Letters

CRASH trial is based on problematic meta-analysis

BMJ 1999; 319 doi: http://dx.doi.org/10.1136/bmj.319.7209.578 (Published 28 August 1999) Cite this as: BMJ 1999;319:578
  1. B Gregson, principal research associate,
  2. N V Todd, consultant anaesthetist, intensive care,
  3. D Crawford, consultant anaesthetist, intensive care,
  4. C J Gerbe, consultant neurosurgeon,
  5. B Fulton, consultant neurosurgeon,
  6. L Taccon, consultant neurosurgeon,
  7. P J Crawford, consultant neurosurgeon,
  8. R P Sengupta, consultant neurosurgeon
  1. Newcastle General Hospital, Acute Services, Newcastle upon Tyne NE4 6BE

    EDITOR—Kmietowicz reports the start of the CRASH trial, a multicentre trial of steroids for treating head injury.1 The meta-analysis which forms the basis for the trial is a good example of how one small study can potentially expose thousands of patients to unnecessary risk. The dose of steroids used in CRASH (2 g methyl prednisolone over 1 hour followed by 0.39 g/h for 48 hours) may cause fluid retention, raised glucose concentrations, immunosuppression, and gastric erosions with gastrointestinal bleeding. These hazards are particularly important in vulnerable and often ventilated head injured patients.

    The suggestion of possible benefit from steroids comes from the meta-analysis by Alderson and Roberts published in 1997.2 In that meta-analysis the odds ratio for death (0.91, 95% confidence interval 0.74 to 1.12) is heavily influenced by the small trial by Faupel et al in 1976.3 This trial was of poor quality, did not use acceptable randomisation (class B according to Alderson and Roberts), and used discharge outcomes which Alderson and Roberts say may account for “incongruous” results.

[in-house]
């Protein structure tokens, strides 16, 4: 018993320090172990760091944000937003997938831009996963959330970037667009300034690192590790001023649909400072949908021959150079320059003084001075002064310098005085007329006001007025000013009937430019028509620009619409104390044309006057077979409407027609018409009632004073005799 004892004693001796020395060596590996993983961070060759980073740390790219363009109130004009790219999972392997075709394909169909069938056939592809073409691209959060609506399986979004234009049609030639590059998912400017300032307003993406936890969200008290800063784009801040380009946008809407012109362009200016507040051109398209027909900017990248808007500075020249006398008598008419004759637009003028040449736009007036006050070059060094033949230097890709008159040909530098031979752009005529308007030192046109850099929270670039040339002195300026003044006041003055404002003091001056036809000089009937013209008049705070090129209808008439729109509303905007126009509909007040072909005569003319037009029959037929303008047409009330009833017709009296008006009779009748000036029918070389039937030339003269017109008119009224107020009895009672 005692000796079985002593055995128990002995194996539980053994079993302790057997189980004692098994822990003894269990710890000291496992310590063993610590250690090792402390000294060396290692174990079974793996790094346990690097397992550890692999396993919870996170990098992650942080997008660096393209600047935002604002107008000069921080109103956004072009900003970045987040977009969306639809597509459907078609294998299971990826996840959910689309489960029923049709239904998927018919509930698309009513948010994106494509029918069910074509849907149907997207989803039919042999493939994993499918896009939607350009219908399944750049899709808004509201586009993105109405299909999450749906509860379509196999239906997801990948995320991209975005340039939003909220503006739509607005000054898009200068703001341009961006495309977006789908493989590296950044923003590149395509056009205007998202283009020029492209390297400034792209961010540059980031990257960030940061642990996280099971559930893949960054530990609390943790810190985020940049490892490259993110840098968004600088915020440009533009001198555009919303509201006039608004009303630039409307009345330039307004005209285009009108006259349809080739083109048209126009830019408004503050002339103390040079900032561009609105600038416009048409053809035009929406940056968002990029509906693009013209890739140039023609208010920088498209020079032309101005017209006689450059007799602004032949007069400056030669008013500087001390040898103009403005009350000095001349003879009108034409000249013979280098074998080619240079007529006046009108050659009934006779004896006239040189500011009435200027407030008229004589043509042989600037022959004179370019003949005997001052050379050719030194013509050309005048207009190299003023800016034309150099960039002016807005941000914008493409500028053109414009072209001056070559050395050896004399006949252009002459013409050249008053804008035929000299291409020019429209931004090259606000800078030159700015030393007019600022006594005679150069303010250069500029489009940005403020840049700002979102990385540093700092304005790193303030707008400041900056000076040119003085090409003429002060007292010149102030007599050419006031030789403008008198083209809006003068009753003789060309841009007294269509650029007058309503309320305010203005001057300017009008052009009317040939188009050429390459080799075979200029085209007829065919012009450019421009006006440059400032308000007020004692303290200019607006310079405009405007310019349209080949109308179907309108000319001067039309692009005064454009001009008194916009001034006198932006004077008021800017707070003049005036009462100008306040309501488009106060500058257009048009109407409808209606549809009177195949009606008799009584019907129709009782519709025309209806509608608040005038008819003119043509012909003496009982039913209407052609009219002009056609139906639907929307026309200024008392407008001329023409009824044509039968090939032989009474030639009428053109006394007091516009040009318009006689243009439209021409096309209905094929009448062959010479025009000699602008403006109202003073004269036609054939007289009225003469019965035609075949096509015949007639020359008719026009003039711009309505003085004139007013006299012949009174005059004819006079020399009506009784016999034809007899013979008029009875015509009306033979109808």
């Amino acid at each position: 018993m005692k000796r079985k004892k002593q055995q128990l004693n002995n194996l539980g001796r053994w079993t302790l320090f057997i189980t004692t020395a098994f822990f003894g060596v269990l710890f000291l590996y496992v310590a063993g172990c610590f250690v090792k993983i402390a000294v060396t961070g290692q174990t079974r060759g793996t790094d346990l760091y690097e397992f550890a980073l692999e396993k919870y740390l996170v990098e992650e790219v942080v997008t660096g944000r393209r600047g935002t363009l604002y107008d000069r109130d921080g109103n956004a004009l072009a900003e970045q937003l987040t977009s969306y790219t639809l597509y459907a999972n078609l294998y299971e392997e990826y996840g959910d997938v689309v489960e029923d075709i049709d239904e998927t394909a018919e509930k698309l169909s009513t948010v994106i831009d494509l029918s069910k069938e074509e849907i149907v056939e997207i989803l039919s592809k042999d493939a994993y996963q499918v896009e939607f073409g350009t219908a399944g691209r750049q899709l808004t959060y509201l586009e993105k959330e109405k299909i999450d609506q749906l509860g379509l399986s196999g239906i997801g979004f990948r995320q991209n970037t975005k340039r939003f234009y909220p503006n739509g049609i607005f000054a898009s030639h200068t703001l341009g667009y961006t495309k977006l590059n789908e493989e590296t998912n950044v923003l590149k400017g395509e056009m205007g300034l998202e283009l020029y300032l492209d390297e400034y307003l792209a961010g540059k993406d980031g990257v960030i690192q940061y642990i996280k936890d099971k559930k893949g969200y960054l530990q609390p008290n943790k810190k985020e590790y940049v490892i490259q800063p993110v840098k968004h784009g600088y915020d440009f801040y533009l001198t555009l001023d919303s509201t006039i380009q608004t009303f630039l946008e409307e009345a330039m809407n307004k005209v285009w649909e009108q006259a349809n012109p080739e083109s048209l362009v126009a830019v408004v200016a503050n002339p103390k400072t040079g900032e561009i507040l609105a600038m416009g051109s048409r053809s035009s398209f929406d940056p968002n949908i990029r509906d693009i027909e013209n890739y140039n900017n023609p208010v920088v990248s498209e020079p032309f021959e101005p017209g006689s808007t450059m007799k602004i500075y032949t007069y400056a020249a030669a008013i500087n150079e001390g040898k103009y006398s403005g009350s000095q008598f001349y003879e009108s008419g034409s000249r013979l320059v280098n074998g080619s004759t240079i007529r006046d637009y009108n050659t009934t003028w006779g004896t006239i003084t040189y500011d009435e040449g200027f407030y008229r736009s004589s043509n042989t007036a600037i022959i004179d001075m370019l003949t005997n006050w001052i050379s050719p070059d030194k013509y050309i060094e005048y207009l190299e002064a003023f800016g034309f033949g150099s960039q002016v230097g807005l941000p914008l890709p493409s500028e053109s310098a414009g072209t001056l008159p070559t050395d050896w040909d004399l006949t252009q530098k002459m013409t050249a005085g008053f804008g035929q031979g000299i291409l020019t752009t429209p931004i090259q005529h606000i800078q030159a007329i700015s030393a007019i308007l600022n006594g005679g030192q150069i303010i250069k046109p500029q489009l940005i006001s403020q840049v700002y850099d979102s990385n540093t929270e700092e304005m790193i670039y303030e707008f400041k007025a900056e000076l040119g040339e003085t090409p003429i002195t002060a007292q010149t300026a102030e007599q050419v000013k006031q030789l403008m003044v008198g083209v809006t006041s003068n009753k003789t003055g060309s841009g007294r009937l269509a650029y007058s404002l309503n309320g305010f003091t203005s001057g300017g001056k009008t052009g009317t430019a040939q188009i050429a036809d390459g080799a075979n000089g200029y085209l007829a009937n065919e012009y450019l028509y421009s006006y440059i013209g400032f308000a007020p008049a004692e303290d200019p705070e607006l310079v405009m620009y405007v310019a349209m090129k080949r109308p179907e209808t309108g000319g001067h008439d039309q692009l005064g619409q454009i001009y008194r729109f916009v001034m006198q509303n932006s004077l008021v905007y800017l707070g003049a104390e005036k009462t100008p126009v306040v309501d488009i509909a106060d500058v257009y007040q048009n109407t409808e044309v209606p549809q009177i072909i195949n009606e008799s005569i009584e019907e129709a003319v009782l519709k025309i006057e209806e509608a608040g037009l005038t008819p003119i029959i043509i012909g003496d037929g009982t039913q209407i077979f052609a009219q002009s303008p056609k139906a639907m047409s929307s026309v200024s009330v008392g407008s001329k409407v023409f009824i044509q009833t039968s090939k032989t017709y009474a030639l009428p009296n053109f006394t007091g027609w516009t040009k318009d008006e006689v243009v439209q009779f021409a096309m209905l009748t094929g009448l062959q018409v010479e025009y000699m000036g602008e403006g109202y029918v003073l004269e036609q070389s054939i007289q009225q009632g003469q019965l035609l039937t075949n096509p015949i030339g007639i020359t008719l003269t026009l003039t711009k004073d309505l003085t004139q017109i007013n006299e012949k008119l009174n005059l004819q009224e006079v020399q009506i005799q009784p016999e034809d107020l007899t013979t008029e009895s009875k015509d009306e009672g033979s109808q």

If the Faupel trial is removed from the meta-analysis, steroid treatment does not seem to convey benefits. We recalculated the Peto odds ratio without the Faupel study (figure). If the other trials which do not use adequate concealment are also removed, any possible benefit is eliminated, and indeed the Peto odds ratio would indicate that steroids are potentially harmful (figure).

    Figure1

    Meta-analysis of trials of steroids for head injury recalculated without study by Faupel et al and including only trials with adequate concealment

    Ethics committees considering the safety of high dose steroid treatment in head injury need to consider the significant risks of these doses and weigh them against the vanishingly small benefits that may accrue.

    References

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